I can’t help it, but rotational grazing still gets me excited. I still get a kick out of talking with a rancher about how to increase leaf litter, use hoof action to aerate the soil, get more water to infiltrate into the ground, and reduce bare ground. But maybe not everyone should try and do that. I no longer think it is such a bad thing if a few guys still have just a couple of big pastures, where some areas inevitably get “overgrazed” and others are “over-rested.” It depends on rancher’s goals. For some it is maximum productivity. That might mean moving cattle every day on a four wheeler through three hundred and sixty five small pastures. Others might value having large pasture free of fences, using horses to move them when necessary, and having more spare time to do other things. If different people manage for different values, it is a good thing ecologically too. We heard of one neighbor who always puts off fixing his fences. “It would cut into my riding time,” he told them. “I’d have to spend all summer fixing fence instead of riding to gather up the strays.” It is all about values, I guess.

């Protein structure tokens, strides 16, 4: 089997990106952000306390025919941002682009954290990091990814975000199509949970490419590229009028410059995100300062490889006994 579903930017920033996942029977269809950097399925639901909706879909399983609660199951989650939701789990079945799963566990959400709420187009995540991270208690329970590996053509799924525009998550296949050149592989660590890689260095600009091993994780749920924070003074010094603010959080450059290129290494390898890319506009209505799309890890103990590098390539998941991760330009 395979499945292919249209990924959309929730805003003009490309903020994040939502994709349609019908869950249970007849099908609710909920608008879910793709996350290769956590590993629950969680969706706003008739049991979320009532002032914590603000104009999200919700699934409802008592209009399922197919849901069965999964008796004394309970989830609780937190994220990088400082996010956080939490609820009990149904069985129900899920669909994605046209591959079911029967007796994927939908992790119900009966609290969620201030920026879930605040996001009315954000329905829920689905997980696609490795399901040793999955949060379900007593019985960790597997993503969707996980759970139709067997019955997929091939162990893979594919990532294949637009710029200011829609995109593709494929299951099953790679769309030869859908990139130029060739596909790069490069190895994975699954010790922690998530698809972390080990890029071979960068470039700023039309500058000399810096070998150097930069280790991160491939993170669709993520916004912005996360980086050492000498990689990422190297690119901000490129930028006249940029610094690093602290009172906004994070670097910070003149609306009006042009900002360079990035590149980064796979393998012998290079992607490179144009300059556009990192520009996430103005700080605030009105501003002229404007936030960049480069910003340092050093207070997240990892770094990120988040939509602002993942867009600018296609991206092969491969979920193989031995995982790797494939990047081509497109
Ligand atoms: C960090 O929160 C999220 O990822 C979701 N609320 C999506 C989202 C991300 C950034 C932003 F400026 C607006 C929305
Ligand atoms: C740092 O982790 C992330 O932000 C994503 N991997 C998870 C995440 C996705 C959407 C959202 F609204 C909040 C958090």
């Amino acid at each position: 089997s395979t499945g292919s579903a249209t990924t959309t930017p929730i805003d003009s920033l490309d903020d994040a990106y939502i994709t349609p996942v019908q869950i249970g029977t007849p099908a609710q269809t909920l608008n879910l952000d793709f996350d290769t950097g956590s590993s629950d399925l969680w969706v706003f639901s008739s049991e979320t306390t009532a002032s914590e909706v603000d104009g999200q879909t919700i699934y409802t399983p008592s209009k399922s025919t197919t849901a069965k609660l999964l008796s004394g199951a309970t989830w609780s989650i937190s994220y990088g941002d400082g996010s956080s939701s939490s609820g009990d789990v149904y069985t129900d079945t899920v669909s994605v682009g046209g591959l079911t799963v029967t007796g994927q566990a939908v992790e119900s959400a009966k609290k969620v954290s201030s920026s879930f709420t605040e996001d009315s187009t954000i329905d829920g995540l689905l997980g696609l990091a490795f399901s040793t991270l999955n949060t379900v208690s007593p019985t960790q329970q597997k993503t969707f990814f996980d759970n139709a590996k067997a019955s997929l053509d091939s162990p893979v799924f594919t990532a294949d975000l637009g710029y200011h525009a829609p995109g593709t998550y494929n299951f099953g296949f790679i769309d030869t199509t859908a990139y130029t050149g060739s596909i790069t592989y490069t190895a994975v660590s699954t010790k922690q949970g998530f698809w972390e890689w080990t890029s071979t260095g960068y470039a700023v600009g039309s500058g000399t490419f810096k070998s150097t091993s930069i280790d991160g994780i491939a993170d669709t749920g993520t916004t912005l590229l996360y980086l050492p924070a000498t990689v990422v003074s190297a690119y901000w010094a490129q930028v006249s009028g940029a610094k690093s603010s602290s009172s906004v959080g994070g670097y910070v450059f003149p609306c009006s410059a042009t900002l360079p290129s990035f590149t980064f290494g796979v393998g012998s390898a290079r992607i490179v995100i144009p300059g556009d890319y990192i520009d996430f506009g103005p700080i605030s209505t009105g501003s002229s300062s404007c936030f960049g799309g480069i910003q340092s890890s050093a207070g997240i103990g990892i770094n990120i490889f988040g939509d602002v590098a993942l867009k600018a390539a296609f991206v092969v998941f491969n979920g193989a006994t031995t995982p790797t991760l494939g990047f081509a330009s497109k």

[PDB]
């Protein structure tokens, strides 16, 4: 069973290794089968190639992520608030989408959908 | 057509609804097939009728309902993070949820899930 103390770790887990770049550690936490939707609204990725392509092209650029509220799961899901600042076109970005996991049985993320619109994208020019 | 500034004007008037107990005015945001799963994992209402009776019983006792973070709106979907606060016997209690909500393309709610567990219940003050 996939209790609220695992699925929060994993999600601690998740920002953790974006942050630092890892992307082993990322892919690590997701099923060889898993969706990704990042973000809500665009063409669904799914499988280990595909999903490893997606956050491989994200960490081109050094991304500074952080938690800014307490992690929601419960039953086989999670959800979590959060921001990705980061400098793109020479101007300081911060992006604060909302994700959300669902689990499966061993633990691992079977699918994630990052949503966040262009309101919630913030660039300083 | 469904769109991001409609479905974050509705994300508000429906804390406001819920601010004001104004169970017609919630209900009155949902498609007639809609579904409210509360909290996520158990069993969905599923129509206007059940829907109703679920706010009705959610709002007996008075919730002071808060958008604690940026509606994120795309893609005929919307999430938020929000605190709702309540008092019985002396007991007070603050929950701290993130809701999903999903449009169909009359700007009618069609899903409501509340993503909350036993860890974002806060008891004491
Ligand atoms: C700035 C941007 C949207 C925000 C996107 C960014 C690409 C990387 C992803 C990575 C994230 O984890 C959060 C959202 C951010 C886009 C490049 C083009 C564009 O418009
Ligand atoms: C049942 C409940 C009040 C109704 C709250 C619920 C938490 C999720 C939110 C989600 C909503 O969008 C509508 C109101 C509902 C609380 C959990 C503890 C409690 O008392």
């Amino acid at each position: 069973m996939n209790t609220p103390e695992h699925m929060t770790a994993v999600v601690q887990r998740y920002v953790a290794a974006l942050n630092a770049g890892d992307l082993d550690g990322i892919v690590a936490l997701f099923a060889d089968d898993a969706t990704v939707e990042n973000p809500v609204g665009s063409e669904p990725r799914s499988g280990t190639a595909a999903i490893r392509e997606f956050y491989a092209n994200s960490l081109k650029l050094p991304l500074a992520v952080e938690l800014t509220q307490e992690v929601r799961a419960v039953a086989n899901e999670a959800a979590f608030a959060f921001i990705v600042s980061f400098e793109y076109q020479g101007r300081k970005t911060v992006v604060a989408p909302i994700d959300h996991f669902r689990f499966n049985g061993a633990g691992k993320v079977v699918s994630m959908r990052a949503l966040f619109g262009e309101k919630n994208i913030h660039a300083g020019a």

During the environmental movement of the 1960’s and 70’s many people perceived cattle as the root of the problem. “Get rid of the cattle, get rid of the overgrazing” was the common thought among many environmentalists. Even the Nature Conservancy took that stand back then, though they’ve taken the opposite stand now. Livestock numbers were drastically reduced on public lands. In some cases environmental groups fought to end all grazing on some public lands. What wasn’t appreciated at the time is that grasses and grasslands evolved with large grazers moving across the landscape. Large grazers are needed to maintain range health, as well as something to move them across it. With the Bison and Wolves that chased them gone, you need cattle and the cowboys that chase them or the grasses and grasslands would diminish. And don’t worry, they won’t overgraze it. Besides, if a few do, thats not such a bad thing.